Pensions Bill

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The Minister for Pensions (Malcolm Wicks): Good afternoon, Mr. Cran. It is a pleasure to see you. Unlike my colleagues, I have curried favour with you; I hope that you will bear that welcome in mind if I stray.

We are considering a small group of clauses concerned with the entry rules to the PPF. I hope that Committee members agree that it would be helpful if, in addressing the amendment, I set the scene for those clauses.

I rather agree with the hon. Gentleman's argument, but in my own way. I hope that he withdraws his amendment because it is unnecessary and his objectives will be met in another way. Those schemes with a pension promise and on which people set their hopes of receiving a set amount of retirement income will be eligible for PPF compensation. Therefore, all private sector-defined benefit schemes, including hybrid schemes that have an element of defined benefit provision, will pay the PPF levy, except those schemes that have a Government guarantee and those that are currently exempt from the applications of the minimum funding requirement and are also exempt from the new scheme's specific arrangements. The PPF is intended to protect members whose companies have gone bust, where schemes are left underfunded and the companies cannot pay members their promised pensions.

2.15 pm

To qualify for PPF compensation, events along the following lines must occur. Entering formal insolvency or bankruptcy proceedings is classed as the qualifying insolvency event, which gets the PPF involved. That triggers the beginning of an assessment period in which the PPF considers whether a scheme rescue is possible, whereby another company takes over the insolvent firm and its pension scheme. The PPF also carries out a valuation of the scheme's assets. During that assessment period, members are paid scheme benefits equal to the compensation that would be payable by the PPF, so no one is left short of money in the meantime.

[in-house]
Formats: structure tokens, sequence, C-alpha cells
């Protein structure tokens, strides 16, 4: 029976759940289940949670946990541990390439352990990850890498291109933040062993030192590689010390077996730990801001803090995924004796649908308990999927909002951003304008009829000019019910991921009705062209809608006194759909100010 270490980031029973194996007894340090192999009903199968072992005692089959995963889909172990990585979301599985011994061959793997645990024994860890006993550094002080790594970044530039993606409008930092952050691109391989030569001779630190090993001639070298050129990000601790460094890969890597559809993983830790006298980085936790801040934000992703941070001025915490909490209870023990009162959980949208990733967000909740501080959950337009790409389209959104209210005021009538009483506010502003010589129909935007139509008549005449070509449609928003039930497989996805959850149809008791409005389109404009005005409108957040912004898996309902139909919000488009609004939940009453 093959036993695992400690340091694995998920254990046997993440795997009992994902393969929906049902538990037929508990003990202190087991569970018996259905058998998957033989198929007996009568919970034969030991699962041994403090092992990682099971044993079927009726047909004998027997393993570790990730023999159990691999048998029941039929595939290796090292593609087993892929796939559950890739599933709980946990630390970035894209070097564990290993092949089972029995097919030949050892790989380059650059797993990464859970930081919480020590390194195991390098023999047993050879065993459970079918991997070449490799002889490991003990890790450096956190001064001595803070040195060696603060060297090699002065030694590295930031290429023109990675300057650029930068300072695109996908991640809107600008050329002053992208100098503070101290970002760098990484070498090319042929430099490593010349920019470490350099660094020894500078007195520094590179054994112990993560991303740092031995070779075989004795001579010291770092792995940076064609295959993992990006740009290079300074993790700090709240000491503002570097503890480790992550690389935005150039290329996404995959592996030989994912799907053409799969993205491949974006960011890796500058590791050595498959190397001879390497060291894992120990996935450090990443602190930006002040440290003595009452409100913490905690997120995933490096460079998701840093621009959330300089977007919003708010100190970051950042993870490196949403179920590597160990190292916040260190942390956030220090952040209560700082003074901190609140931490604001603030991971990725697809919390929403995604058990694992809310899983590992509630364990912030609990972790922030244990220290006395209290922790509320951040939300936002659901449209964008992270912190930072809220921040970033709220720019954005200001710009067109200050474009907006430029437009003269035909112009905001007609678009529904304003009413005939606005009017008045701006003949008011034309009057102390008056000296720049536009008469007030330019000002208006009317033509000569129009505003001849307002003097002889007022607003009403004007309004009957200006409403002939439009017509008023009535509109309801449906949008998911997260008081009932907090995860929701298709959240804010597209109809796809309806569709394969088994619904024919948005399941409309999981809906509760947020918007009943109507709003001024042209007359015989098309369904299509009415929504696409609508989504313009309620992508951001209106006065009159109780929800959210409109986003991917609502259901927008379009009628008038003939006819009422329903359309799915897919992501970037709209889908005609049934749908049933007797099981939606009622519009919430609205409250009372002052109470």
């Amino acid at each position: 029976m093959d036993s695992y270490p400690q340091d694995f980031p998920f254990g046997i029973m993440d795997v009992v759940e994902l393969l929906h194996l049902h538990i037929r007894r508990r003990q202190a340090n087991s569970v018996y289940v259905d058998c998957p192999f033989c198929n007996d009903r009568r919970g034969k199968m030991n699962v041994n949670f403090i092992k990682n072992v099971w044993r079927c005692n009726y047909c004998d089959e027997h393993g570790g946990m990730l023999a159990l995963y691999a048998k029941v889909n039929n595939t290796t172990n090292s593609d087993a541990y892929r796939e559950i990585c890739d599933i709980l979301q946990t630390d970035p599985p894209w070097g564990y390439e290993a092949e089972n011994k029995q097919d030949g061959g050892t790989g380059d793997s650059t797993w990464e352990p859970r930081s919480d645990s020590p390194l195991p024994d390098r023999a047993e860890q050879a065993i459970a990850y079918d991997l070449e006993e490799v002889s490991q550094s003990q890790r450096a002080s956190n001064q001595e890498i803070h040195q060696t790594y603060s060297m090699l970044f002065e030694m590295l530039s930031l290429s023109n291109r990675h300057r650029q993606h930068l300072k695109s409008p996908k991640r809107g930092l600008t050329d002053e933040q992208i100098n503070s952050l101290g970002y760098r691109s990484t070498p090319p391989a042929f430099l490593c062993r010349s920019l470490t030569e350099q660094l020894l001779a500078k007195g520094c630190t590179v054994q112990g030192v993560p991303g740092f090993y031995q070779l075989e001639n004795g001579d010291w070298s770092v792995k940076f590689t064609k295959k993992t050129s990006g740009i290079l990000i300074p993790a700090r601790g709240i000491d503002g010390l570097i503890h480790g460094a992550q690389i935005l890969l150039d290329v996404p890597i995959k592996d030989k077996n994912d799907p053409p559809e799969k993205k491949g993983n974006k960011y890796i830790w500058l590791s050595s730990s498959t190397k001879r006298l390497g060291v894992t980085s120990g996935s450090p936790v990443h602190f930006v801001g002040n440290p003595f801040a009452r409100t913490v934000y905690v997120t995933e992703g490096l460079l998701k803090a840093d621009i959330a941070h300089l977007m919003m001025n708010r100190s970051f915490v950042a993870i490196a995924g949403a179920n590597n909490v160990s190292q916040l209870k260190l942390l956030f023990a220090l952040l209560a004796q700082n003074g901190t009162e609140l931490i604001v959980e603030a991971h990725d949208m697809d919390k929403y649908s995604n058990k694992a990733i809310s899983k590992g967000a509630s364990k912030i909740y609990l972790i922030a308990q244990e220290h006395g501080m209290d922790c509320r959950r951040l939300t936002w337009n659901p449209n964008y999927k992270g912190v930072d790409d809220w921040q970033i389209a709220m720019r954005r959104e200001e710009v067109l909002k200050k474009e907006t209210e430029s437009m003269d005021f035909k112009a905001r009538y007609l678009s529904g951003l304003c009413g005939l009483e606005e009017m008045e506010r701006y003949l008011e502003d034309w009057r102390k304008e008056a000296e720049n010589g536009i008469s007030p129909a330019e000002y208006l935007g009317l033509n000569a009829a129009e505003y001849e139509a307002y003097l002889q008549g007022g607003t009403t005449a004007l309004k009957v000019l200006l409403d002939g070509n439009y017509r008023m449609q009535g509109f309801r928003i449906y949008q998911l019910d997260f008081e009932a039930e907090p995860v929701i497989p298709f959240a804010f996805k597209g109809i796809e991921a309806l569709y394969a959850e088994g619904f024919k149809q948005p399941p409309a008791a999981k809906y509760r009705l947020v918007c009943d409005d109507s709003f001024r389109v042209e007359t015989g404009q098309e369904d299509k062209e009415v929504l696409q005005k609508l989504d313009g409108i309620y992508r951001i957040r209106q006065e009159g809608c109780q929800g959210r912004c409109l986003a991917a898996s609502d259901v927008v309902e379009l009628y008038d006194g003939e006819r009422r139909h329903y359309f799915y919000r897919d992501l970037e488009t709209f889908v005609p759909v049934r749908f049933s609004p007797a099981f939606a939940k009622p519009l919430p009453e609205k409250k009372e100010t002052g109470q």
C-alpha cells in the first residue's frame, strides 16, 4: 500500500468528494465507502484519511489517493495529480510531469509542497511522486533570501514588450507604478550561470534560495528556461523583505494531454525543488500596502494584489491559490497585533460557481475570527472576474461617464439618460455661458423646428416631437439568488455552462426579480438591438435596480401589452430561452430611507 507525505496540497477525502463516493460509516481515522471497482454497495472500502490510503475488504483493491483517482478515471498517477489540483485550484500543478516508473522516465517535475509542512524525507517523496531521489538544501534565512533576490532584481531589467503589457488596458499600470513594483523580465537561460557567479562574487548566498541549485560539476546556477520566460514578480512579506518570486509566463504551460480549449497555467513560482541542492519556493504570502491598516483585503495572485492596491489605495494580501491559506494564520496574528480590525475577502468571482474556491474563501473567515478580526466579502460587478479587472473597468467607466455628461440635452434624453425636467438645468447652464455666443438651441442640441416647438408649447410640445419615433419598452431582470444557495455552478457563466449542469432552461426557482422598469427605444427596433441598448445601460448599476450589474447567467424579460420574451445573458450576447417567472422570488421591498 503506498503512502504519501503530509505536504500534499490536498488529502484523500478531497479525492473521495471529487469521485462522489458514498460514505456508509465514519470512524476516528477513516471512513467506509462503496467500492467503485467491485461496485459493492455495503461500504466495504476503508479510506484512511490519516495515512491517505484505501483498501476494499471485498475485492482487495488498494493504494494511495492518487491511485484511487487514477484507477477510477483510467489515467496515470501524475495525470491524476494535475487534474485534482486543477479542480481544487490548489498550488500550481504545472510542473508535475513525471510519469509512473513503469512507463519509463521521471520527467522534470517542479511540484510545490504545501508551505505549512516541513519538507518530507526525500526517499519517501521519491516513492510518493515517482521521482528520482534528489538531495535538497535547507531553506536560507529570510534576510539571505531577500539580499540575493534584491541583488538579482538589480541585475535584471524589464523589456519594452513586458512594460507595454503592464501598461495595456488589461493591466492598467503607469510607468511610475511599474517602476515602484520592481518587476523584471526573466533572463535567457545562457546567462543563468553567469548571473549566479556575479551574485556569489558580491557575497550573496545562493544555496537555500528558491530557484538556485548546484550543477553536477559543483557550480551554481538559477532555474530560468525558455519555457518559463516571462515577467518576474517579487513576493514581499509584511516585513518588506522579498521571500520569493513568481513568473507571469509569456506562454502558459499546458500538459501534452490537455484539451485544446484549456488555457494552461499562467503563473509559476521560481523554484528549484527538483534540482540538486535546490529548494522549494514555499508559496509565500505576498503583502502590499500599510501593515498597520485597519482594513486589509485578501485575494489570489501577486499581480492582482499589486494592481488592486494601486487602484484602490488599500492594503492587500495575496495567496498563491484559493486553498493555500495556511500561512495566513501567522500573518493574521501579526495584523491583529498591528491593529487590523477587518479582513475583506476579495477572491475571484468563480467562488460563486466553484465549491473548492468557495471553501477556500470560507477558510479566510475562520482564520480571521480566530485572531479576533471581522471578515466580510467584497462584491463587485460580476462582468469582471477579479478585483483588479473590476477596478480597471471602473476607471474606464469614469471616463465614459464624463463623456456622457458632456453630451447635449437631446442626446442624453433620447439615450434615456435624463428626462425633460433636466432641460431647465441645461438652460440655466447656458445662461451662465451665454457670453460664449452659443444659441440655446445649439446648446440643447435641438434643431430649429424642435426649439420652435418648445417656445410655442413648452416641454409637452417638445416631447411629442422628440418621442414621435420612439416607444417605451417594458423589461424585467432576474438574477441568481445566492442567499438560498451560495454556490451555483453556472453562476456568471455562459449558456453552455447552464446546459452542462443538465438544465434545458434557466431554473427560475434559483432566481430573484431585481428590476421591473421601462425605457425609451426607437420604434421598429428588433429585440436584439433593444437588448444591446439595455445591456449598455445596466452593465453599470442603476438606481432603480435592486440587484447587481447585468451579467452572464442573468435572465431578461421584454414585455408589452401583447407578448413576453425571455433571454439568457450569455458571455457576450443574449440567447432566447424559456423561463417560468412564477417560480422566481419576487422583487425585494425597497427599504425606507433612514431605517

If a scheme rescue is possible, the scheme will be taken on by the new company and the PPF ceases involvement. If a scheme rescue is not possible and the scheme has enough assets to pay members at least a level of benefit that would be payable under the PPF, the PPF ceases involvement and the scheme will wind up in the normal way. Members will be refunded any difference between the benefit received during the assessment period and the pension that they should have received and will now receive according the original scheme rules. If a scheme rescue is not possible and a scheme does not have enough assets to pay members at least the level of benefit that would be payable by the PPF, the board will take over the scheme and members will continue to receive the PPF level of compensation.